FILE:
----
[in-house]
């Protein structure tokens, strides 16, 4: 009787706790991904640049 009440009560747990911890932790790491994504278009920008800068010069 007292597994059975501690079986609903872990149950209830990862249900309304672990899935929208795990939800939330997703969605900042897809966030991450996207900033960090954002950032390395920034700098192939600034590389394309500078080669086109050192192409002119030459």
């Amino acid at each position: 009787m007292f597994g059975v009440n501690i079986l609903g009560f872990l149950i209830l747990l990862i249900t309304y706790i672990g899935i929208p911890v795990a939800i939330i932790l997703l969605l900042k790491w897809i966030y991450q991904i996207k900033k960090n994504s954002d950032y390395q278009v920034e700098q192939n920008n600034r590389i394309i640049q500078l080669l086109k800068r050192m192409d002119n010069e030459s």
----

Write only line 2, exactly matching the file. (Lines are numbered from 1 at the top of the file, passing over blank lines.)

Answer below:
């Protein structure tokens, strides 16, 4: 009787706790991904640049 009440009560747990911890932790790491994504278009920008800068010069 007292597994059975501690079986609903872990149950209830990862249900309304672990899935929208795990939800939330997703969605900042897809966030991450996207900033960090954002950032390395920034700098192939600034590389394309500078080669086109050192192409002119030459």